The name cataract comes from the Greek word for waterfall. In ancient times, scholars thought that the recognizable gray color of the person’s pupils was trickling water. Today we know better: Proteins that clump together in the lens of the eye are to blame for this opacity. Nicotine consumption is the culprit in most cases, but diabetes and UV rays can also be triggers. Cataract sufferers thus feel as if they are always looking through frosted glass. Fortunately, excellent options are now available to treat this disease. The clouded lenses are removed in outpatient surgery and replaced by artificial lenses, a routine procedure that doctors perform more and more often in the U.S. every year.
This eye disease is much more malicious because it does not cause any pain. Increasing internal eye pressure leads to insidious retinal damage and finally to the deterioration of the optic nerve. In German, the disease is called “grüner Star” (green star), because when the internal eye pressure is very high, a person can see a green halo around light sources. The disease is only curable if detected early. Special medication (eye drops) can save the eyesight. Consequently, it is imperative that the eyes be examined regularly. Once nerve fibers are lost, they can never be recovered.
Age-related macular degeneration (AMD)
AMD is the leading cause of vision loss in the U.S. It is a typical seniors’ malady, usually appearing in old age. The retina is no longer supplied as well as it once was, and cells gradually begin to die off. The early stage of this disease can be detected in a quick eye test. For example, if an AMD sufferer looks at a gap between tiles in the bathroom, he/she will see a bend that isn’t really there.
Once degeneration becomes more advanced, vision cells in the retina at the point of sharpest vision, called the macula, gradually decay. Only the peripheries are spared from deterioration. As a result, if someone with AMD were to look at a street, he/she would see the houses on the right and left, but not the cars on the road. This eye disorder appears in two forms:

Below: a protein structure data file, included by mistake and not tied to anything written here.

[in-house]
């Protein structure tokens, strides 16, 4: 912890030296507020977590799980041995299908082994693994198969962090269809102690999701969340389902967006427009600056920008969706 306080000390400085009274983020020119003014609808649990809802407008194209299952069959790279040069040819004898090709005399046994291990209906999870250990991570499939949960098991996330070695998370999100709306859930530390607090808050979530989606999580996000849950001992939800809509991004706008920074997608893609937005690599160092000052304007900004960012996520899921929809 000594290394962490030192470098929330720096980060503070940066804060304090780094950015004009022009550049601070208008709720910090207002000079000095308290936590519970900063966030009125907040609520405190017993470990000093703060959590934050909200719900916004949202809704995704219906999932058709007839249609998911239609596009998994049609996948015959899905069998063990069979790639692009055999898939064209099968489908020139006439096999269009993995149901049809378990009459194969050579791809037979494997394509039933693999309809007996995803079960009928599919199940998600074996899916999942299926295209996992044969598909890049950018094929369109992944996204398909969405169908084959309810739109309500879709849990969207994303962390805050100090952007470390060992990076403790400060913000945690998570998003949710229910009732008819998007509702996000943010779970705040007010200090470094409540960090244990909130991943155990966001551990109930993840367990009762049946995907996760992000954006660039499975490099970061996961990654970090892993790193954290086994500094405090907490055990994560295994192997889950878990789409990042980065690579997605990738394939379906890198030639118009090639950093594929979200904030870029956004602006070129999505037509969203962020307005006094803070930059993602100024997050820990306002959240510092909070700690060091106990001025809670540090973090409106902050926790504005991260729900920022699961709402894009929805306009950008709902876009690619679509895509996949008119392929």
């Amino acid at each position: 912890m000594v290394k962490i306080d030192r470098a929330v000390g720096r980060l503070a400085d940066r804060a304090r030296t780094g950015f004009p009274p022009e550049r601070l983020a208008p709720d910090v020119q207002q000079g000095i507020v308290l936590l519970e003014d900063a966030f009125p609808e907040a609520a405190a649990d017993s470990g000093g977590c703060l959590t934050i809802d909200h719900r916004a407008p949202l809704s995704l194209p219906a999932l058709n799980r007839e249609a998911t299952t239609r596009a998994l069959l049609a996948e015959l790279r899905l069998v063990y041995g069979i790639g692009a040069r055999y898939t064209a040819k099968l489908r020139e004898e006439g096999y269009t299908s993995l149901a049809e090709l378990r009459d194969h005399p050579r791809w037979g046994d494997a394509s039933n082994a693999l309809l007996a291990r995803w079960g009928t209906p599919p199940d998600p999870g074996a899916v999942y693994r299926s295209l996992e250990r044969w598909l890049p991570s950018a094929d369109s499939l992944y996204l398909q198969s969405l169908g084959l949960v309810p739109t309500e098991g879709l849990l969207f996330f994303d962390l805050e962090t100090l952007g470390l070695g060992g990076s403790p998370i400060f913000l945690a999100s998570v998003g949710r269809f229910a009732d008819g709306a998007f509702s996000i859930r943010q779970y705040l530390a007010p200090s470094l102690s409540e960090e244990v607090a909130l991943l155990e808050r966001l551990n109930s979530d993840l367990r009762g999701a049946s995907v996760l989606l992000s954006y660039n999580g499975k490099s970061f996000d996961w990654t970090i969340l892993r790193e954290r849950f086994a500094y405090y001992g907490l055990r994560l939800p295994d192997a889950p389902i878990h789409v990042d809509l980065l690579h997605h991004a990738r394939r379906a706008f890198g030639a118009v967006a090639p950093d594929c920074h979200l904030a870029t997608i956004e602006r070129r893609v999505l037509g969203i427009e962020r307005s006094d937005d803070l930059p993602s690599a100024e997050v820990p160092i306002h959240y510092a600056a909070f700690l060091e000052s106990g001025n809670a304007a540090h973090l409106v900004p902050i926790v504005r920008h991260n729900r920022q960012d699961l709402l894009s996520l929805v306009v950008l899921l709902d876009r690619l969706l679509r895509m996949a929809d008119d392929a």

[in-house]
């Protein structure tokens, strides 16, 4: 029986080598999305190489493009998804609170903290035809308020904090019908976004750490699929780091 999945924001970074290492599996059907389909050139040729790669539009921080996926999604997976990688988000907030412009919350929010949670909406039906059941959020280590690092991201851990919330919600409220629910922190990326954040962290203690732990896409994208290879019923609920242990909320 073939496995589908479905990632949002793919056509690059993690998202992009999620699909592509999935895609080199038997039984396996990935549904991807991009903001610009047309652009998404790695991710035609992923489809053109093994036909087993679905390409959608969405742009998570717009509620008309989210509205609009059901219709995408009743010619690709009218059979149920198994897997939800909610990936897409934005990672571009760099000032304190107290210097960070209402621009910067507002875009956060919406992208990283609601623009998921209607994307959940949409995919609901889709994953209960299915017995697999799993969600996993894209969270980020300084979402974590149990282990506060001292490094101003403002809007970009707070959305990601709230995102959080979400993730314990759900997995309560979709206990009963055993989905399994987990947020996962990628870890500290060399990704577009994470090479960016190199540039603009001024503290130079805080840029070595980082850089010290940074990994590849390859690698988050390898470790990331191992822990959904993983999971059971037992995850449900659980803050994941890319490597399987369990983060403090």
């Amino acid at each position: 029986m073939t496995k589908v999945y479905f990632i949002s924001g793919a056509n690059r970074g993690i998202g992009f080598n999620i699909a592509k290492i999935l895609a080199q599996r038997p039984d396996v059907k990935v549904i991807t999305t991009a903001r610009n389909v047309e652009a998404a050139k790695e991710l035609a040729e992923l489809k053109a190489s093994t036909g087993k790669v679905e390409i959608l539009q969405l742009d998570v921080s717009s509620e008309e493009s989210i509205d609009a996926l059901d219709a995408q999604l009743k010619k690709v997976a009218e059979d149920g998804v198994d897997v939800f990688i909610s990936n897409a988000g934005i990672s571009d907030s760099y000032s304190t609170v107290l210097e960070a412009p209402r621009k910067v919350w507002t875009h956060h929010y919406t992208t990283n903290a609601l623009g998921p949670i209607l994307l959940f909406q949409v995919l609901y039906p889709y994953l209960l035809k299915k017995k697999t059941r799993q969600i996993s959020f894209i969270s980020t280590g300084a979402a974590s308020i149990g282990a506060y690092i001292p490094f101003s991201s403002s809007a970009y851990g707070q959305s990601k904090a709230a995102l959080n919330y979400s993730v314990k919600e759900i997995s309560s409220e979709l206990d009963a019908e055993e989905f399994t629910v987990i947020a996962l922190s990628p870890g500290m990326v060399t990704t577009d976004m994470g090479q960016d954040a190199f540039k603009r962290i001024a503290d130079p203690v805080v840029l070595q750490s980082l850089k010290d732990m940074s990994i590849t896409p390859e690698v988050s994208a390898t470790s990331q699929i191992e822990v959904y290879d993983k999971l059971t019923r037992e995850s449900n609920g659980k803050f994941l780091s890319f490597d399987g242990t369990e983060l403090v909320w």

- Dry AMD
The epithelium pigment layer under the retina decays and the vision cells die as a result. Over 80% of AMD patients suffer from the dry form of the disease. It develops slowly over the course of years. There are still hardly any treatment options for AMD sufferers. For most patients, a magnifying visual aid can at least help see well enough to read.
- Wet AMD
Wet AMD progresses much more aggressively than dry AMD. In this form, the epithelium pigment layer also decays and the vision cells die off. A characteristic of the wet form, however, is that blood vessels grow in the retina. These new small blood vessels bleed easily. The retina swells as a result, and patients see distorted images. The exsanguinous small blood vessels also leave behind scars on the retina. Special medications help during the early stage of this eye disease. They inhibit the growth of the blood vessels under and inside the retina. Laser therapy, or the so-called photodynamic therapy, helps some people. New surgical operations on the retina are being tested in some clinics.